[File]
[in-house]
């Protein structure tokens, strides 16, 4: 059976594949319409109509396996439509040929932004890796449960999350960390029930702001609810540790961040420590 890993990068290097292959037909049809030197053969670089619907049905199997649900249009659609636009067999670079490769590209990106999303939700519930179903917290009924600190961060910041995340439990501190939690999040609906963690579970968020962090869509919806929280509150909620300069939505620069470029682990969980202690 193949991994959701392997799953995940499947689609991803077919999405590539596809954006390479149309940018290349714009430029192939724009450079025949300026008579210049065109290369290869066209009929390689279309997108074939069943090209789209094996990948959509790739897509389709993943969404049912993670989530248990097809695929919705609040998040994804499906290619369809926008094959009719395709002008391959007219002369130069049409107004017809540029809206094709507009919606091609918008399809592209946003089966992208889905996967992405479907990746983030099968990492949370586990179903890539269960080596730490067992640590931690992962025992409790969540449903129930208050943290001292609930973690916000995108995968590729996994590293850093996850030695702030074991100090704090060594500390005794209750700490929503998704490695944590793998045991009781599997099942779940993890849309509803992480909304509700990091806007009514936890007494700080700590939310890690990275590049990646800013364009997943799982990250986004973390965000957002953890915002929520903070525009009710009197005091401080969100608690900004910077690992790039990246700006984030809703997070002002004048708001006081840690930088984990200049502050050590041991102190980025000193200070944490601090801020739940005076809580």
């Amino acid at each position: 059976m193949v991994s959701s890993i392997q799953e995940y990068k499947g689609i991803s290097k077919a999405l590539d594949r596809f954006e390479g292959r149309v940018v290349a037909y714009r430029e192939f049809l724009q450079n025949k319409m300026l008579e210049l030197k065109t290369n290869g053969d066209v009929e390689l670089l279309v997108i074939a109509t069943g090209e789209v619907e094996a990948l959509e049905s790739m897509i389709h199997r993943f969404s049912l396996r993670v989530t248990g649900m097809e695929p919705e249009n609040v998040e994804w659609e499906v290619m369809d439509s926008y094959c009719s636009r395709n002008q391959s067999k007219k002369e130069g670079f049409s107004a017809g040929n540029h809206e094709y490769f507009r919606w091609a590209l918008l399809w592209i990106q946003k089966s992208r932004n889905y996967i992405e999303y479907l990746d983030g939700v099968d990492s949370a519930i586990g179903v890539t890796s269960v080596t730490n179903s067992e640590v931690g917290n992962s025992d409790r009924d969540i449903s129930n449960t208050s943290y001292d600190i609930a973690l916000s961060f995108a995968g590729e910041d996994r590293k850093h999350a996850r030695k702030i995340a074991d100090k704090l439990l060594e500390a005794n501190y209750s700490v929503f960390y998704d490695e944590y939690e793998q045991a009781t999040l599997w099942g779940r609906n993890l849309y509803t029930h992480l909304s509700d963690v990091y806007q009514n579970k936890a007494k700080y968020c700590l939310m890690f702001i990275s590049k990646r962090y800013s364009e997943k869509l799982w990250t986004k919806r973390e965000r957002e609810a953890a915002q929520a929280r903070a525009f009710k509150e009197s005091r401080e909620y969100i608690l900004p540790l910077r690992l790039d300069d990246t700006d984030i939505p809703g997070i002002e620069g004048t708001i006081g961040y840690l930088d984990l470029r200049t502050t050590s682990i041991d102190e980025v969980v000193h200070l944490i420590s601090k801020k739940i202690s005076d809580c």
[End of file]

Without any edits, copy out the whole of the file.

[in-house]
């Protein structure tokens, strides 16, 4: 059976594949319409109509396996439509040929932004890796449960999350960390029930702001609810540790961040420590 890993990068290097292959037909049809030197053969670089619907049905199997649900249009659609636009067999670079490769590209990106999303939700519930179903917290009924600190961060910041995340439990501190939690999040609906963690579970968020962090869509919806929280509150909620300069939505620069470029682990969980202690 193949991994959701392997799953995940499947689609991803077919999405590539596809954006390479149309940018290349714009430029192939724009450079025949300026008579210049065109290369290869066209009929390689279309997108074939069943090209789209094996990948959509790739897509389709993943969404049912993670989530248990097809695929919705609040998040994804499906290619369809926008094959009719395709002008391959007219002369130069049409107004017809540029809206094709507009919606091609918008399809592209946003089966992208889905996967992405479907990746983030099968990492949370586990179903890539269960080596730490067992640590931690992962025992409790969540449903129930208050943290001292609930973690916000995108995968590729996994590293850093996850030695702030074991100090704090060594500390005794209750700490929503998704490695944590793998045991009781599997099942779940993890849309509803992480909304509700990091806007009514936890007494700080700590939310890690990275590049990646800013364009997943799982990250986004973390965000957002953890915002929520903070525009009710009197005091401080969100608690900004910077690992790039990246700006984030809703997070002002004048708001006081840690930088984990200049502050050590041991102190980025000193200070944490601090801020739940005076809580």
């Amino acid at each position: 059976m193949v991994s959701s890993i392997q799953e995940y990068k499947g689609i991803s290097k077919a999405l590539d594949r596809f954006e390479g292959r149309v940018v290349a037909y714009r430029e192939f049809l724009q450079n025949k319409m300026l008579e210049l030197k065109t290369n290869g053969d066209v009929e390689l670089l279309v997108i074939a109509t069943g090209e789209v619907e094996a990948l959509e049905s790739m897509i389709h199997r993943f969404s049912l396996r993670v989530t248990g649900m097809e695929p919705e249009n609040v998040e994804w659609e499906v290619m369809d439509s926008y094959c009719s636009r395709n002008q391959s067999k007219k002369e130069g670079f049409s107004a017809g040929n540029h809206e094709y490769f507009r919606w091609a590209l918008l399809w592209i990106q946003k089966s992208r932004n889905y996967i992405e999303y479907l990746d983030g939700v099968d990492s949370a519930i586990g179903v890539t890796s269960v080596t730490n179903s067992e640590v931690g917290n992962s025992d409790r009924d969540i449903s129930n449960t208050s943290y001292d600190i609930a973690l916000s961060f995108a995968g590729e910041d996994r590293k850093h999350a996850r030695k702030i995340a074991d100090k704090l439990l060594e500390a005794n501190y209750s700490v929503f960390y998704d490695e944590y939690e793998q045991a009781t999040l599997w099942g779940r609906n993890l849309y509803t029930h992480l909304s509700d963690v990091y806007q009514n579970k936890a007494k700080y968020c700590l939310m890690f702001i990275s590049k990646r962090y800013s364009e997943k869509l799982w990250t986004k919806r973390e965000r957002e609810a953890a915002q929520a929280r903070a525009f009710k509150e009197s005091r401080e909620y969100i608690l900004p540790l910077r690992l790039d300069d990246t700006d984030i939505p809703g997070i002002e620069g004048t708001i006081g961040y840690l930088d984990l470029r200049t502050t050590s682990i041991d102190e980025v969980v000193h200070l944490i420590s601090k801020k739940i202690s005076d809580c």